More people travel for pleasure today than any other time in history. Mass tourism is not a new term anymore and it seems it is not one we are going to forget any time soon either. The number of tourist only increases from year to year, everywhere around the world. Due to overcrowding however, the most beautiful and spectacular places of the planet become unpleasant to visit. With their presence, too many people turn a unique place into a deserted and meaningless territory. Since in recent years the digital domain becomes ever so large and all-encompassing, speculations suggest that it might in the near future be able to substitute many physical environments and needs such as shopping or communication. This post focuses on the link between the digital and physical in travelling and tourism – what are the dependencies between the two domains and how do they influence each other.
How does an idea go through a tool to become a project
Thinking is the most complex cognitive mental process, which consists of reflecting essential properties, features and regularities from reality. Through this process we can create models of the world and represent it according to certain objectives, intentions and desires. The main forms of thinking are observation, analysis and synthesis (rational discourse).
In those three forms certain knowledge also goes through different kinds of consciousness or media and with every step it is abstracted and therefore gains a different kind of meaning.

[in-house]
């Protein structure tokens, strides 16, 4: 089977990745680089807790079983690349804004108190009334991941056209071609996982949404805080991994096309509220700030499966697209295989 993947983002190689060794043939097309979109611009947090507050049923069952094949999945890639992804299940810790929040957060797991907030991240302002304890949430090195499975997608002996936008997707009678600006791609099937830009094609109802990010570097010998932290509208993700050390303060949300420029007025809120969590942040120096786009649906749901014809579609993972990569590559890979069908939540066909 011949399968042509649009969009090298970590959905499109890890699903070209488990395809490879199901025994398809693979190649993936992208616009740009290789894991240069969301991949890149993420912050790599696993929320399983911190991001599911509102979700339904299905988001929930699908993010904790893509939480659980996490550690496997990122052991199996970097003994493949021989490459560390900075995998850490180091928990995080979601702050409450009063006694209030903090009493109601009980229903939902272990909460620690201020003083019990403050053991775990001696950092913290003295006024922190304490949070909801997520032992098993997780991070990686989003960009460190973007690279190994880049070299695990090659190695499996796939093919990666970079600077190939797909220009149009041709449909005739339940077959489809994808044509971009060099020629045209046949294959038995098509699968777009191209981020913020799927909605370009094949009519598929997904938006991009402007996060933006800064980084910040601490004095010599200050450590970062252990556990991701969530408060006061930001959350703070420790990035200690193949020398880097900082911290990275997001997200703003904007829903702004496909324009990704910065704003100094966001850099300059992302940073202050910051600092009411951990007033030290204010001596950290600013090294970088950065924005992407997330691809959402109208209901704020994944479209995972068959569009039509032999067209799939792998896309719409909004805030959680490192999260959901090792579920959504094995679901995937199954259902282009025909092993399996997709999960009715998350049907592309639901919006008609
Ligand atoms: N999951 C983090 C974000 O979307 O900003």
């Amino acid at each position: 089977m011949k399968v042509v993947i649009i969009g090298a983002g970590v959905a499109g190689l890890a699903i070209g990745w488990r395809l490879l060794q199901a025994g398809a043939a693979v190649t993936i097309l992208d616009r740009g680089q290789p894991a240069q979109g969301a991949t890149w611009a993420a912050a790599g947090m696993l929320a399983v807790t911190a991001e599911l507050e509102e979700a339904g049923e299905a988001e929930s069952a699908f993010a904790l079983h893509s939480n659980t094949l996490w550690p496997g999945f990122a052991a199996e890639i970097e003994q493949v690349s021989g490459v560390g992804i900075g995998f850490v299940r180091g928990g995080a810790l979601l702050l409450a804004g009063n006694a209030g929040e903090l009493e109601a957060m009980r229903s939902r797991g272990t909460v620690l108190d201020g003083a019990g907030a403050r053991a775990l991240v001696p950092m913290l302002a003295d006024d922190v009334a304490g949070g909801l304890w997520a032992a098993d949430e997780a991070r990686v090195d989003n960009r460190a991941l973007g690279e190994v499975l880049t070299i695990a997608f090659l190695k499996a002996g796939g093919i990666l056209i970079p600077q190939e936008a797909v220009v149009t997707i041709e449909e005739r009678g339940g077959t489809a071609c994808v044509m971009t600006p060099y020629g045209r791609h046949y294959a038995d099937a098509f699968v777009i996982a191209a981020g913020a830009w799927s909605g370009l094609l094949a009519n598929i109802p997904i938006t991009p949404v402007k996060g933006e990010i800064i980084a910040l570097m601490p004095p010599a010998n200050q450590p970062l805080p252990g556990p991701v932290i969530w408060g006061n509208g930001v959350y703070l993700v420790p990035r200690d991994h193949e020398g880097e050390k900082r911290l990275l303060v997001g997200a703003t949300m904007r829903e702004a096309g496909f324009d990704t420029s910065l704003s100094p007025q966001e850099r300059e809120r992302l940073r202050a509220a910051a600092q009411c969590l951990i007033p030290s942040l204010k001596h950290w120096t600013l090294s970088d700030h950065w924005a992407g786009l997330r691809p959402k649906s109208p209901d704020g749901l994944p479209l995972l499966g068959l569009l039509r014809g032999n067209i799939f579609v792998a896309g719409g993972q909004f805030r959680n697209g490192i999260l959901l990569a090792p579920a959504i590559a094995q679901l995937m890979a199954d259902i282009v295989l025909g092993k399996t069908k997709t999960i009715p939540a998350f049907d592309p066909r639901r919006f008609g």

In the paper Entering a Risky Territory: Space in the Age of Digital Navigation Bruno Latour1 analyses the evolution of mapping and it’s radical transformation since the digital age. The reason for depiction, the means of gathering data and their representation has developed over time parallel to our society. Typically, following a scientific discovery, the newly aquired knowledge shifts the general understanding of our place in the world and artists are fast to grasp those new notions and interpret them subjectively. Later that change further reflects also on our everyday life. So if in his work Bruno Latour is focusing on the shift of pre-digital and post-digital age and the different notions it gives, the text The New Plasticity by Sanford Kwinter2 from 1986 follows much deeper the transition of knowledge from one area to another. The process starts with the publishing of the relativity theory and the revolution it caused in terms of new understanding of time and space followed by the interpretation in the arts, described by the paintings of Boccioni and the Futurists, and ends in architecture with the project for La Citta Nuova by Antonio Sant’ Elia and his visions. In both texts, as well as in many other interpretations, it is easy to follow the tendency of knowledge to morph its concept as it transitions through different medium. As Marchall McLuhan famously concluded – The media is the message. However, this conclusion leads to the question – now that we are equipped with such powerful tools, tools which are creating themselves just as actively as we are, how does that change our designs and understanding of our environment?